This system was developed over time, through history together. The congratulatory thumbs up was socially acceptable in that setting. Mom asking if she was OK after a fall was less so and required subtler communication.
How Intimacy Affects Subtext
The more characters share experiences, the more subtext we can include. Click To TweetLet’s face it, some silent conversations are not very subtle at all. A husband taps his watch and glares at his wife across the room. That is not subtle at all, but the husband is being blatant on purpose.
Intimacy allows us to make unspoken demands on another’s time or actions. The wife’s response however, could be just as blatant — “Oh, I’m getting the look. Better go. See you tomorrow girls” — or she could simply raise her brows to acknowledge the gesture and turn away. I’m not ready to go yet, be mad if you want to.
This happens ALL the time in real life, so it’s important to capture these small conversations authentically in fiction as well.
The Power of Touch with Subtext
A lot is conveyed by a touch: whether it’s wanted or not, social and historical context, gender, personal history, etc. Deep POV must be tight and economical, so do your best to have every touch pull double duty, whether it’s a sex scene, battle scene, or a business meeting.
Touch with the Subtext of Authority or Power
Touch can be a display of authority or power, think of the teacher who places a hand on the top of the head of the child acting out for instance. A mother holding out a hand is a summons to a small child.
Almost touching can also convey many things. Think about the boss who stands a little too close to his female secretary. There’s a power imbalance here, the subtext is more nuanced.
Being intentionally crowded in a small space can be a power struggle, an intimidation tactic — that’s subtext. The boss who leans in a little too close to the secretary he’s having an affair with might elicit a giggle from her, a blush, a wink. Invading personal space can say a lot without any words at all.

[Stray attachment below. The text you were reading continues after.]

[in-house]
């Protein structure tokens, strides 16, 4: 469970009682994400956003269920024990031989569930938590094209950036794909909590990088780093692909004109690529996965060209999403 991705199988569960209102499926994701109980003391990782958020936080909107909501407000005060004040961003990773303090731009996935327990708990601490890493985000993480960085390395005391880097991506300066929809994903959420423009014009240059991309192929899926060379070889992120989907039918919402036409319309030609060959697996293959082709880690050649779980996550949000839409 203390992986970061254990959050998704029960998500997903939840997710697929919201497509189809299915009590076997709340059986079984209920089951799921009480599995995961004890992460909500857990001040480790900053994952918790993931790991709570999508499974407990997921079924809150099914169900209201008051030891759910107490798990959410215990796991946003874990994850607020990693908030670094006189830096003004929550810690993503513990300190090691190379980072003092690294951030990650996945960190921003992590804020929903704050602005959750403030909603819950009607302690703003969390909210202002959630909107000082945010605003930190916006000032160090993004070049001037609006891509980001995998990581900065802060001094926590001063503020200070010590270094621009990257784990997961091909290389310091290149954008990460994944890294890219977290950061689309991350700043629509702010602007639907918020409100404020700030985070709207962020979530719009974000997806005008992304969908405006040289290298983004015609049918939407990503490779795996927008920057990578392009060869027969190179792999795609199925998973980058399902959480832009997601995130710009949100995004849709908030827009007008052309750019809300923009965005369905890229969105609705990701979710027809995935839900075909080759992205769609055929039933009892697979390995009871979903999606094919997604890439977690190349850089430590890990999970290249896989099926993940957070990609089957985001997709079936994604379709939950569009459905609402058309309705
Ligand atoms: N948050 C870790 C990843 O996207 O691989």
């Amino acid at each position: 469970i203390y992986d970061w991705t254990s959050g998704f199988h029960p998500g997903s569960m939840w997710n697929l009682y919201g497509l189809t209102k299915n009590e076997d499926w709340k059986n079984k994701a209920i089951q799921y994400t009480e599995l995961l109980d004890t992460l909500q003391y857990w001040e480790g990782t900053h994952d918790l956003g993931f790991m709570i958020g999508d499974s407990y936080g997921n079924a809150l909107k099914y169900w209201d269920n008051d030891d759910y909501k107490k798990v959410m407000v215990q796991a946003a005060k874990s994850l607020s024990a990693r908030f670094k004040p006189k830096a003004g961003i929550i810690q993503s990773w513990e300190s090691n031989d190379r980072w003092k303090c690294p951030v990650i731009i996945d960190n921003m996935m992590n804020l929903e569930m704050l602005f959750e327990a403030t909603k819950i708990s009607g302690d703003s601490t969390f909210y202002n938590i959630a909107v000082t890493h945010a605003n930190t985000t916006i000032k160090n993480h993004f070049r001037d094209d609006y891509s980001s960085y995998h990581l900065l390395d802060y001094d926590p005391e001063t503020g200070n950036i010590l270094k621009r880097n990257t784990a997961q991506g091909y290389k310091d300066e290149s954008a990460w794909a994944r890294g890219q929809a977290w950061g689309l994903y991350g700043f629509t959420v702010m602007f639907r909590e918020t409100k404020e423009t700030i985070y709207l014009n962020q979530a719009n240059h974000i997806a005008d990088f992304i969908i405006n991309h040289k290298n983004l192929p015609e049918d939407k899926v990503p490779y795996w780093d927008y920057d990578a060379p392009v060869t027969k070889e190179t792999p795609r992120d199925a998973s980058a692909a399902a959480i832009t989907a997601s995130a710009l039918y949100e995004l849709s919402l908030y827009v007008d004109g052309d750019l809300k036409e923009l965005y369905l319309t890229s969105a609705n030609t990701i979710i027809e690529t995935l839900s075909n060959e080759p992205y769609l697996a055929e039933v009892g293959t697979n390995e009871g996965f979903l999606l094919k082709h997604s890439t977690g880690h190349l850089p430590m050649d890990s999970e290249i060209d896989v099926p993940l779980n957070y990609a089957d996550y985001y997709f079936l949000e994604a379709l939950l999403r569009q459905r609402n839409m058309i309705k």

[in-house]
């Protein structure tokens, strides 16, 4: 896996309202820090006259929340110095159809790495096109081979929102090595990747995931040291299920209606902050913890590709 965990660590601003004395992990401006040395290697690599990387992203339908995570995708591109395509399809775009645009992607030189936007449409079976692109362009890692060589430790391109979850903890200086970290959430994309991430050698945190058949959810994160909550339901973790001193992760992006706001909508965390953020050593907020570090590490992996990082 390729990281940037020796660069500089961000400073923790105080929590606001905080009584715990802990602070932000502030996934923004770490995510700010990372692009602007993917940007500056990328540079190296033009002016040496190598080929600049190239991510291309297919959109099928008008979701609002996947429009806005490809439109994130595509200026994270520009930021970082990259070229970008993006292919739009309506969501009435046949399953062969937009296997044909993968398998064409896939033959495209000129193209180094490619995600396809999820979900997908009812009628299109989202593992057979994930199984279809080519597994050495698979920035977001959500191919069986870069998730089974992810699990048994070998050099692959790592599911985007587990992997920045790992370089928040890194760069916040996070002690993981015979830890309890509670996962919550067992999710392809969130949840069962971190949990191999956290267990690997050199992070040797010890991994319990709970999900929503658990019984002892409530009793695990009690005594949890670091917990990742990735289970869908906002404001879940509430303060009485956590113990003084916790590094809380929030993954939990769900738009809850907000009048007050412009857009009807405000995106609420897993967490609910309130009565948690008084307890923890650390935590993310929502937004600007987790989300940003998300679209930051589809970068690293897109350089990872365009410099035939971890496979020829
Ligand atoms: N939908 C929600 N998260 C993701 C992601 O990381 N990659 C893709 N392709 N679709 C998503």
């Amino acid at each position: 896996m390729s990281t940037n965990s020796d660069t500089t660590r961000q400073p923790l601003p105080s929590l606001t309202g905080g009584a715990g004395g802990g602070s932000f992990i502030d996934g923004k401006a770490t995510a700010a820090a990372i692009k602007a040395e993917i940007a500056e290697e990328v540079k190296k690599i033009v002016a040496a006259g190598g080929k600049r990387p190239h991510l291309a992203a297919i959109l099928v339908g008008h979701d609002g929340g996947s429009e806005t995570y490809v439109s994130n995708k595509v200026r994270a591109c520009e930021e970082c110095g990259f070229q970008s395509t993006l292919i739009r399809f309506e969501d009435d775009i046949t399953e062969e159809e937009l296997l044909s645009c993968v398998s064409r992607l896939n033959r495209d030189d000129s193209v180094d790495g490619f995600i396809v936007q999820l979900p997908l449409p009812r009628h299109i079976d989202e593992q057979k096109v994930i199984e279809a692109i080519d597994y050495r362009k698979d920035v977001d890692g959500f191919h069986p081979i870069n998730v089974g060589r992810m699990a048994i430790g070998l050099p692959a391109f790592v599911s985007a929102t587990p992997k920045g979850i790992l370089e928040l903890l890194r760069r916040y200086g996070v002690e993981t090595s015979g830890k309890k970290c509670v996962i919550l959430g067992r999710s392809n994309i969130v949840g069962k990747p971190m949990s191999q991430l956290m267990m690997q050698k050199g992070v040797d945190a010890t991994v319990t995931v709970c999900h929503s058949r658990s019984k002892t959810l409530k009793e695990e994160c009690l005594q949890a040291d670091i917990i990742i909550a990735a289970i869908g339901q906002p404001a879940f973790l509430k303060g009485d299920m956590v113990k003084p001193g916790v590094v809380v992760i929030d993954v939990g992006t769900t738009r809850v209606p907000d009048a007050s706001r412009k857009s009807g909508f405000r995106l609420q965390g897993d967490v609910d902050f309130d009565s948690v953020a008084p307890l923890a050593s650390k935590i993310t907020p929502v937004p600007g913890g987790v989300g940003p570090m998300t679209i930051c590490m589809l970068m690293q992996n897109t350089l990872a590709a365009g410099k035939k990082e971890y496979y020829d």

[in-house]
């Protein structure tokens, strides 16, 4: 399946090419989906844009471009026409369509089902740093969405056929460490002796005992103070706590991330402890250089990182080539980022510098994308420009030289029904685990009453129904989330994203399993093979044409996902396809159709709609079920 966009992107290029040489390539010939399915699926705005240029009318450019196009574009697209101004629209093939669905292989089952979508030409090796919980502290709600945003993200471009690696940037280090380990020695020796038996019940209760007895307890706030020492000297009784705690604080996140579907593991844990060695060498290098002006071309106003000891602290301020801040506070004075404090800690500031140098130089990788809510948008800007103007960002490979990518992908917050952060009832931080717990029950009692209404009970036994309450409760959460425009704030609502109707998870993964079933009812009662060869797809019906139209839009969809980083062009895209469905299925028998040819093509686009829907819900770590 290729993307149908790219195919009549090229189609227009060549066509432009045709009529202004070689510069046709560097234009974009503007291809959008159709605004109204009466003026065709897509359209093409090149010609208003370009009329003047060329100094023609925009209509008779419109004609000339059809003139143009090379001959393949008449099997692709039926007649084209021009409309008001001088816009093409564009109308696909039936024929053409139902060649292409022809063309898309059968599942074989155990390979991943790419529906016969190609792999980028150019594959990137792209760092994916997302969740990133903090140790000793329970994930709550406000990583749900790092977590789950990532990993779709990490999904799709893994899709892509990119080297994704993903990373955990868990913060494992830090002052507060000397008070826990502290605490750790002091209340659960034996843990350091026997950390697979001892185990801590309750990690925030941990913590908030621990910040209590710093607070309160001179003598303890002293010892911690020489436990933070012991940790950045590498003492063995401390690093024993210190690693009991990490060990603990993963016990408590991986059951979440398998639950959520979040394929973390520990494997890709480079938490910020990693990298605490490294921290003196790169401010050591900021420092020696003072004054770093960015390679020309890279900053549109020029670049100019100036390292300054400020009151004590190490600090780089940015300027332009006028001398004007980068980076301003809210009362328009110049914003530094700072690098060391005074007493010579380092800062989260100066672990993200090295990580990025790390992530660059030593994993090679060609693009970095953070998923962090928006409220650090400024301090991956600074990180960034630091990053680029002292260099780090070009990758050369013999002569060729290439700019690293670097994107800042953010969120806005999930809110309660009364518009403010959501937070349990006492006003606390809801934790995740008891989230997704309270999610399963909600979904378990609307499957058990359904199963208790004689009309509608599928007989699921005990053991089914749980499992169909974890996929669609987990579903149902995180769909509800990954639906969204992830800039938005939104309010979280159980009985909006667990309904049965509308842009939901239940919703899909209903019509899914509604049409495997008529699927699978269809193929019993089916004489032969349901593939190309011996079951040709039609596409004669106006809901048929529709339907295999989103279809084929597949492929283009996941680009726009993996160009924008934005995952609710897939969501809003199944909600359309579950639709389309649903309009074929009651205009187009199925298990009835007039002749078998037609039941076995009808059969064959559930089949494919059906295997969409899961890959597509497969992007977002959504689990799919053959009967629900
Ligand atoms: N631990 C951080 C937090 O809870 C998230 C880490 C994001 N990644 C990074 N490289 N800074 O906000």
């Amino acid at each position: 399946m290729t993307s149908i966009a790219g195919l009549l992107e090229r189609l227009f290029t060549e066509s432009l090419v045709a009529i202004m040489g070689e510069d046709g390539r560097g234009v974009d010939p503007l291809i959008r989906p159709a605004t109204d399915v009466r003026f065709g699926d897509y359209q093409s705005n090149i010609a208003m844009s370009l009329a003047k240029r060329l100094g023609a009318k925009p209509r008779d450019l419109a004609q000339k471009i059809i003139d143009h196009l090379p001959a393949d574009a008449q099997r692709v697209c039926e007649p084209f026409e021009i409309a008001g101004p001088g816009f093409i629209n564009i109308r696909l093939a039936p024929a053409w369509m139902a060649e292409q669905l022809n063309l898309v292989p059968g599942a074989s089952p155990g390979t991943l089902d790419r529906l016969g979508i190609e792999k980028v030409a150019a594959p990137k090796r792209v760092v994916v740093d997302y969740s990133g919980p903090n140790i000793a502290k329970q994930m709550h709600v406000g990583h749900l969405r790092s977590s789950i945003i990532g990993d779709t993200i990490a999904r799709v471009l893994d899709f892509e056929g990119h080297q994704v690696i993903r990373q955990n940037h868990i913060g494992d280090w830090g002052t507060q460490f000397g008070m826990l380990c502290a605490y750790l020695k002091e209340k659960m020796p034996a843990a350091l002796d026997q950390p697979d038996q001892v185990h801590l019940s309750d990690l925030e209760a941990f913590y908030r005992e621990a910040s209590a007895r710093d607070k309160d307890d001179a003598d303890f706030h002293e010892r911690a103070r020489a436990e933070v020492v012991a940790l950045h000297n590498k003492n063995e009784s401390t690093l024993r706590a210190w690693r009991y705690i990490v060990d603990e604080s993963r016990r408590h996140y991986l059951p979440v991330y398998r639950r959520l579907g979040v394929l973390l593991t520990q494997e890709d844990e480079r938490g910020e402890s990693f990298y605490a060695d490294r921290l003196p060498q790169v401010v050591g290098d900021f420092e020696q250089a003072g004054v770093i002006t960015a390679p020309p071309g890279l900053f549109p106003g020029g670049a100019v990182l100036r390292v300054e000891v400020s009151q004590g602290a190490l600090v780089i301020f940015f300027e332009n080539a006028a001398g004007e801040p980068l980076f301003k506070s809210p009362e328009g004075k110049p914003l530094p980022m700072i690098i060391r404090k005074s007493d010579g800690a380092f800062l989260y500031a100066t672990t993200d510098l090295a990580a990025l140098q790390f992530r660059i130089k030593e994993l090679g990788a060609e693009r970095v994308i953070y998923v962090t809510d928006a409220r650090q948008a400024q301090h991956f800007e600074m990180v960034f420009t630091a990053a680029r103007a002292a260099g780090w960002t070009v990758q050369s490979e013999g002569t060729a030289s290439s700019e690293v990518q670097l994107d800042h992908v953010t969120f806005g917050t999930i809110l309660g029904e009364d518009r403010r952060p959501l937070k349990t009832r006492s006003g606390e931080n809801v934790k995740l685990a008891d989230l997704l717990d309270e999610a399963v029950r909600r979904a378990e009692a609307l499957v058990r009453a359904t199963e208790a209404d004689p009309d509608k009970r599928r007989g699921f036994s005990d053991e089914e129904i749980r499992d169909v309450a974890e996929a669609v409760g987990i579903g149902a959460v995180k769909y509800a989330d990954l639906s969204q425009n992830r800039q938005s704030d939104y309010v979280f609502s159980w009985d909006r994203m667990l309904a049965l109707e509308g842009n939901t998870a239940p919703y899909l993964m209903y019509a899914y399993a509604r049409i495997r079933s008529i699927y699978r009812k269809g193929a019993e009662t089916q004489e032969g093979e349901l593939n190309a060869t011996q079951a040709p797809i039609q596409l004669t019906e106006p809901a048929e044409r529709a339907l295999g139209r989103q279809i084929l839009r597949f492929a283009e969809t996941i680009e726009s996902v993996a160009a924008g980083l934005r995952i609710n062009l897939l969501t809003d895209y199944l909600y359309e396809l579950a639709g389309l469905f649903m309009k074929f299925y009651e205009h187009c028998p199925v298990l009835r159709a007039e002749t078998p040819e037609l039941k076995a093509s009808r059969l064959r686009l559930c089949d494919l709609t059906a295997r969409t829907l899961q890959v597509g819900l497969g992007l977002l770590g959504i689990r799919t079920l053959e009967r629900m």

Touch with the Subtext of (Dis)Interest or Threat
What about the boy who doesn’t like the way another guy is looking at his girl at a party? He could blow up and cause a scene, or more likely he’d let the other guy know to back off without using any words. A hand at her waist, a random kiss on the cheek — all while staring at the other guy?
What about the girl who notices the other guy’s attention? Does she smile and keep meeting his glance, or does she touch the guy she’s with, lean into him maybe — grab his hand? Question asked and answered without a word.
Touch can be reassuring and comforting, a polite greeting depending on culture, inviting or intimidating, claiming or denouncing, promising or threatening. But the reader won’t know unless you show them through the silent orchestra of internal dialogue mixed with facial expression, tone of voice, posture, and body language.
Writing subtext effectively will pull your readers into your story and ratchet up the emotional tension.
Lisa is an award-winning journalist and author, and she LOVES to mentor writers. She’s been a freelance writer for ten years and recently turned to writing fiction full-time.
Her passion is to help writers hone their skills and learn advanced storytelling techniques, so look for her blog to go beyond basics and challenge you. Lisa shares tips to encourage your writer journey at The Confident Writer on Facebook.
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Thank you, Lisa! You’re absolutely right that we see subtext in real-life relationships all the time because of that shared knowledge between people who know each other, and it’s good to think about how we can bring that reality into our fiction.
Revealing our characters and their relationships through these layers is a great way to avoid information dumps. Little exchanges like this are definitely showing and not telling as well. These are just some of the bonus ways that subtext can strengthen our writing.
Hopefully, Lisa’s examples helped explain how we can use this “code” of knowing looks, inside jokes, and layers of meaning in our writing. I know her examples gave me a couple of new ideas to try. *smile*
Do you notice this style of subtext in real-world situations? Can you think of more examples? How much have you seen this technique used in fiction? Does this give you some ideas for including it in your stories? Do you have any questions for Lisa?Pin It